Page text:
This discussion highlights a critical issue, I think, which relates to the nature and scope of realist reviews. I suspect I take a slightly different view on this than some others. (This will come as a great surprise to those who know me - not.) I don't think it's necessary to narrow down to a particular kind of intervention in order to undertake a realist review. I just think it's necessary to have refined and defined the question.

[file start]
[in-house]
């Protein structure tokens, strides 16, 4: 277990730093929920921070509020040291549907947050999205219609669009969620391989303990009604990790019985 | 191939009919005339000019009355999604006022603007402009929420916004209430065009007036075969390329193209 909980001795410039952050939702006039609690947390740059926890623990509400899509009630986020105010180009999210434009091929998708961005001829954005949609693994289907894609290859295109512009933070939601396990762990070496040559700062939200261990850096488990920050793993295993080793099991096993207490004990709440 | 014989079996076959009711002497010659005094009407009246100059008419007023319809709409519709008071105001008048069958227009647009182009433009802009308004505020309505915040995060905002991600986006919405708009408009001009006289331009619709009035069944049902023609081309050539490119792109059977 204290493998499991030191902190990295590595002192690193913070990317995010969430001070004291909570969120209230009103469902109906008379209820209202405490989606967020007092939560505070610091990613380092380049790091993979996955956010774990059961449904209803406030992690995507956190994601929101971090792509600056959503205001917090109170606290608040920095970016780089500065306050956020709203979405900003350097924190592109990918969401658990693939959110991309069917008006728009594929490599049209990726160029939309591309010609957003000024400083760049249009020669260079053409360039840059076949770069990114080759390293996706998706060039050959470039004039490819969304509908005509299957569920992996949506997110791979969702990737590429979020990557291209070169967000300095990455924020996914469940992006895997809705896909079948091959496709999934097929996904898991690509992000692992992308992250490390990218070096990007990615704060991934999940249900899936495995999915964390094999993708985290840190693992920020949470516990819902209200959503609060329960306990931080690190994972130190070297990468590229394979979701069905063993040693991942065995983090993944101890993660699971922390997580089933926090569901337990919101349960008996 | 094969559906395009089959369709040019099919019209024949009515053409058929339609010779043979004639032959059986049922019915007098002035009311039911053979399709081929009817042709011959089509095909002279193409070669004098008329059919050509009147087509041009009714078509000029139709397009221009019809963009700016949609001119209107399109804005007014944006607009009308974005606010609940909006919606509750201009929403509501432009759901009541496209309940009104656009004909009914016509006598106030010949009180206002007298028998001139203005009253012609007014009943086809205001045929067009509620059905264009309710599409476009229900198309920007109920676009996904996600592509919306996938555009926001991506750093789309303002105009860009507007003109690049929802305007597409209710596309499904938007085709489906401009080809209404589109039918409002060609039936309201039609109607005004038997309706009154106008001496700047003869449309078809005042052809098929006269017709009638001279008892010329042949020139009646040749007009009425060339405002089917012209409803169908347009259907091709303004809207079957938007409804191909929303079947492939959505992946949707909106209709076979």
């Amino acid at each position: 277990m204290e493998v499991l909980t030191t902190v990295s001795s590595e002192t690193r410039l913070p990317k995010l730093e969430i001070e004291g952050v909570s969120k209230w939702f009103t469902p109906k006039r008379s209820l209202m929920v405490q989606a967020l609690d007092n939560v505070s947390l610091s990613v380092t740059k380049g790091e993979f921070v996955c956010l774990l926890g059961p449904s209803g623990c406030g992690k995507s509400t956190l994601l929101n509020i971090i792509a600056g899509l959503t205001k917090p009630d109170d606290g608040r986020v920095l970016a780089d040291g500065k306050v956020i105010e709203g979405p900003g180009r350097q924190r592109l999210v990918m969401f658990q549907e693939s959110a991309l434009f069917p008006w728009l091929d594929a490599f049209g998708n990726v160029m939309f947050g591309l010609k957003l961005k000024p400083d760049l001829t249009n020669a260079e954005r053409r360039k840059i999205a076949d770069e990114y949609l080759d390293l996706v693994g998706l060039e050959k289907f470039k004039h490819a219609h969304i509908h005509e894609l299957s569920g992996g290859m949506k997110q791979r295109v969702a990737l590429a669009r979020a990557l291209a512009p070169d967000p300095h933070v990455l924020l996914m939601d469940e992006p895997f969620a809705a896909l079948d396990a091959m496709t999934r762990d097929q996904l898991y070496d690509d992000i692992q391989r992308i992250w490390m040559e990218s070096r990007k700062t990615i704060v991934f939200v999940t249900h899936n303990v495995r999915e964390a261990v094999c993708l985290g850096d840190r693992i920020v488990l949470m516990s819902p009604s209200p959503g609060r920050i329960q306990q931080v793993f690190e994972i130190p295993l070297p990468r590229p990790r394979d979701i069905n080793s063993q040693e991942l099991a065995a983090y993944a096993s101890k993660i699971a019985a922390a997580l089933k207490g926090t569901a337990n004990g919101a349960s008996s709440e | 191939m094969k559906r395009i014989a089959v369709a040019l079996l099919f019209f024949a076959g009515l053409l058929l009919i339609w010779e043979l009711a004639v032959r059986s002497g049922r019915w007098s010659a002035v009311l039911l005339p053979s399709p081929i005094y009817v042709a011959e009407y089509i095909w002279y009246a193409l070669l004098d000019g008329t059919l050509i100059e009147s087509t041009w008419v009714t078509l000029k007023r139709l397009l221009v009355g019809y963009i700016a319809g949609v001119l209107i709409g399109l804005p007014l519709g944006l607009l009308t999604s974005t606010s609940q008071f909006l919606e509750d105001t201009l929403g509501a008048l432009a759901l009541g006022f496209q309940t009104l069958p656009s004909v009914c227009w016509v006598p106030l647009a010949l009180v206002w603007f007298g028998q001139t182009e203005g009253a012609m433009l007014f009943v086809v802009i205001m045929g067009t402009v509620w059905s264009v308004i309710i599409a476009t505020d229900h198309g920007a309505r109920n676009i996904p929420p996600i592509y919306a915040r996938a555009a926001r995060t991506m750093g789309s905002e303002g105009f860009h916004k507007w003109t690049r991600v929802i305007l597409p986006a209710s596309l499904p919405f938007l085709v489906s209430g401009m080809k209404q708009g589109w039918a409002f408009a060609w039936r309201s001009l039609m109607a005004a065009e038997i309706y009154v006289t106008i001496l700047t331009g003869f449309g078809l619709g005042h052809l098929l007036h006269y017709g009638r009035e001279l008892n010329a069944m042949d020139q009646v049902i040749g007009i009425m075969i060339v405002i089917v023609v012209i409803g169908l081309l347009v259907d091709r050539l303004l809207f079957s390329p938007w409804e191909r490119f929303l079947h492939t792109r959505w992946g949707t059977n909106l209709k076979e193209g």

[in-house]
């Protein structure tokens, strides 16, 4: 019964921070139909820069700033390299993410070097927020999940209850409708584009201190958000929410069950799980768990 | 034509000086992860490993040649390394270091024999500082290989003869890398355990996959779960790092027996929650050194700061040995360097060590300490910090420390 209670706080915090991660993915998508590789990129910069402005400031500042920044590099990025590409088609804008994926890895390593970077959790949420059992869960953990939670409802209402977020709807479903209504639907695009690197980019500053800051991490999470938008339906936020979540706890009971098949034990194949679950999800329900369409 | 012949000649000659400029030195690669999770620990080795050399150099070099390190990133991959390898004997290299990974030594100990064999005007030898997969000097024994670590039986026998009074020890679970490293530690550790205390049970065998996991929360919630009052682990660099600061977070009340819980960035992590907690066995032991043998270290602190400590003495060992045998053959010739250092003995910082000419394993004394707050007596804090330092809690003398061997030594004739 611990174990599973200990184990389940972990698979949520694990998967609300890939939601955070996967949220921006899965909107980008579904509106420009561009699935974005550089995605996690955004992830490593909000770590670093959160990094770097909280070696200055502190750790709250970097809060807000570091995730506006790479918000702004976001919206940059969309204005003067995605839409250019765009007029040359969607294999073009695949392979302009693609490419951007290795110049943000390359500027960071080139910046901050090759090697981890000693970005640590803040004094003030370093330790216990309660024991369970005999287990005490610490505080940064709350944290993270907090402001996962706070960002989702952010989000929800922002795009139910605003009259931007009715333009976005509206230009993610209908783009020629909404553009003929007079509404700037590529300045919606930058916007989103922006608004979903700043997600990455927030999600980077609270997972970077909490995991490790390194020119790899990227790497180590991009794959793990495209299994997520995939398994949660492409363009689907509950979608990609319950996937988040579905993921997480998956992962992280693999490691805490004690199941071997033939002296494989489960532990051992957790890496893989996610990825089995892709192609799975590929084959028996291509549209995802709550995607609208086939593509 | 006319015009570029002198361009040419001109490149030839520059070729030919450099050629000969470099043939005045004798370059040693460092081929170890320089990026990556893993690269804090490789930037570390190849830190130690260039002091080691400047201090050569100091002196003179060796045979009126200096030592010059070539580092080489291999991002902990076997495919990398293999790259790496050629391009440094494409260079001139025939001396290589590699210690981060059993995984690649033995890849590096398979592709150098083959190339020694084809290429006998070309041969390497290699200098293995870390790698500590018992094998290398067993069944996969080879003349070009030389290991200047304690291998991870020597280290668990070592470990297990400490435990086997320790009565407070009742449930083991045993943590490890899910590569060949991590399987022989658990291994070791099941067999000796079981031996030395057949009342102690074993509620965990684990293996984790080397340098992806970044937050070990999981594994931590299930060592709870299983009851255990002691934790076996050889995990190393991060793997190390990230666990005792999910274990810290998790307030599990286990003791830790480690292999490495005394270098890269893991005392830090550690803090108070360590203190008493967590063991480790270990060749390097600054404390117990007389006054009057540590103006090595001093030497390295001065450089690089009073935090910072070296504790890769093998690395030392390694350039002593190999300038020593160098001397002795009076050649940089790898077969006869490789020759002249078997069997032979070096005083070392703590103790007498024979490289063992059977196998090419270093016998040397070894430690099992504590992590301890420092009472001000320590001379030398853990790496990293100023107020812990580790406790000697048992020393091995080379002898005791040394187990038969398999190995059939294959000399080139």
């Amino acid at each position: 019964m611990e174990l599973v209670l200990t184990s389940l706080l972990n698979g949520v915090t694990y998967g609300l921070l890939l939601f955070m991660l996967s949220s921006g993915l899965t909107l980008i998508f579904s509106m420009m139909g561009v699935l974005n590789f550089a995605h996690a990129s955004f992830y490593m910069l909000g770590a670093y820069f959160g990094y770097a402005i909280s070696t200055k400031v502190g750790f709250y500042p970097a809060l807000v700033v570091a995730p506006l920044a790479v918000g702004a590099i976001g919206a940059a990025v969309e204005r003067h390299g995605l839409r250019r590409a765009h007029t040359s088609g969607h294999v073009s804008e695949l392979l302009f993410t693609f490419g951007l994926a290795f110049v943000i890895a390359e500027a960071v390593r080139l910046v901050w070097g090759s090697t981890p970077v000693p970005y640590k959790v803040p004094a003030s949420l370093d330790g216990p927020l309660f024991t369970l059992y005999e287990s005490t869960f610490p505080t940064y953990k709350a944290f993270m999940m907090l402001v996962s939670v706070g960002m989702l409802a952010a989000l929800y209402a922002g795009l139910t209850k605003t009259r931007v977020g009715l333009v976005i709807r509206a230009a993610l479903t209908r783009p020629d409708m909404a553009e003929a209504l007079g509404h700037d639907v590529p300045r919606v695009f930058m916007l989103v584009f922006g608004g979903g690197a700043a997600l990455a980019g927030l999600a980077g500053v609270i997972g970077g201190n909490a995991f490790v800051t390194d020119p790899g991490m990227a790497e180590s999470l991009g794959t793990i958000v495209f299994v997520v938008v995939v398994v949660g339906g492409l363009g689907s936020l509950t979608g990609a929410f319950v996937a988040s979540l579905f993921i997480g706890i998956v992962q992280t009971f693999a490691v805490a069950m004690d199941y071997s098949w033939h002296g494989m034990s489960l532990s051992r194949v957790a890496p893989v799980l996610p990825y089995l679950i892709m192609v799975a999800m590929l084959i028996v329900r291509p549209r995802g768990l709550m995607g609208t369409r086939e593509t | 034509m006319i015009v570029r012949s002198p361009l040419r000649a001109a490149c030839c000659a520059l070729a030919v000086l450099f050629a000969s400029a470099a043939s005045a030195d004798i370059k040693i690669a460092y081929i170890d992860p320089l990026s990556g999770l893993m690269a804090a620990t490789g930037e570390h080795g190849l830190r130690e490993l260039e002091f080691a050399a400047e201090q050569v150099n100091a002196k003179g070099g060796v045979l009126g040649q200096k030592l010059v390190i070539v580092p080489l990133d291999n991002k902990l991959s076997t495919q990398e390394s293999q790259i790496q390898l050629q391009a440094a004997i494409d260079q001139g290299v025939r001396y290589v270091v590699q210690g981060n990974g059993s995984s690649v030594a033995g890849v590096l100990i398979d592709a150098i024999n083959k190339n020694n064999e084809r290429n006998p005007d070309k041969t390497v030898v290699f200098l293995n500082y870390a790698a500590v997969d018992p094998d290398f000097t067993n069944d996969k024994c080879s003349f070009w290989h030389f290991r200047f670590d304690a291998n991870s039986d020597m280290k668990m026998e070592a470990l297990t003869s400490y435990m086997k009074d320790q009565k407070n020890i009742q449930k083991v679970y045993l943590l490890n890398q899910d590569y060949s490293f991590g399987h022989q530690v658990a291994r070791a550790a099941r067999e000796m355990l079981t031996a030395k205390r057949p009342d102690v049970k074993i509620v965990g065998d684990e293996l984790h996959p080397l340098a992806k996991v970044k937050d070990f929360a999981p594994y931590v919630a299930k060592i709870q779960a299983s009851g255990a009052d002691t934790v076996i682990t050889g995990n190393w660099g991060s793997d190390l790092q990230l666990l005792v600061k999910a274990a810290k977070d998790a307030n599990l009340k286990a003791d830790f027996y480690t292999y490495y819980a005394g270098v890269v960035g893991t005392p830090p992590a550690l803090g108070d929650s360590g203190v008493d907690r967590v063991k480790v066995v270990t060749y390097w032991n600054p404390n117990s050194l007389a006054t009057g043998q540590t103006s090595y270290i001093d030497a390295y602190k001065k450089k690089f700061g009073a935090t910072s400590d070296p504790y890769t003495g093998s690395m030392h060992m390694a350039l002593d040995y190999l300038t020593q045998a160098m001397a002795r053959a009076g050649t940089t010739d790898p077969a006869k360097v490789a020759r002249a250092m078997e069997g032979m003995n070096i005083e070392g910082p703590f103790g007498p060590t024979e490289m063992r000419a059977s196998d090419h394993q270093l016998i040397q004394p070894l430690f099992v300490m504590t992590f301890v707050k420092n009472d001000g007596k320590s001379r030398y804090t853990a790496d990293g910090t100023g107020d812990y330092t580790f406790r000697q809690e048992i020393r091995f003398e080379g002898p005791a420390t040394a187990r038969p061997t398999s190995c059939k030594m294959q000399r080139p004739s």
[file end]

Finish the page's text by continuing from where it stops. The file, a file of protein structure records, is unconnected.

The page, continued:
I offer two examples from my own experience as a case in point. My first attempt at realist review was - like yours - undertaken as part of a PhD. It didn't start with a particular type of intervention, it started with an outcome pattern in a category of types of intervention ('early years early intervention programs' - which I suspect is much broader than 'configurations of managed care networks for dental care') and sought to explain the outcome pattern. It ended up including child care programs, home visiting programs, two generation programs, parenting education programs, parent support programs for particular groups of 'at risk' parents. The reason that it could do so was that it dealt with mechanisms and the contexts affecting them - and __mechanisms are not necessarily specific to the particular design of the program__. I emphasised in my PhD that it was not, and did not pretend to be, a systematic review of these types of programs: it was a methodological test, with prescribed boundaries (i.e. could I turn the realist method around so that I started with an outcome pattern rather than an intervention type, and combine that with small scale evaluation to refine program theory).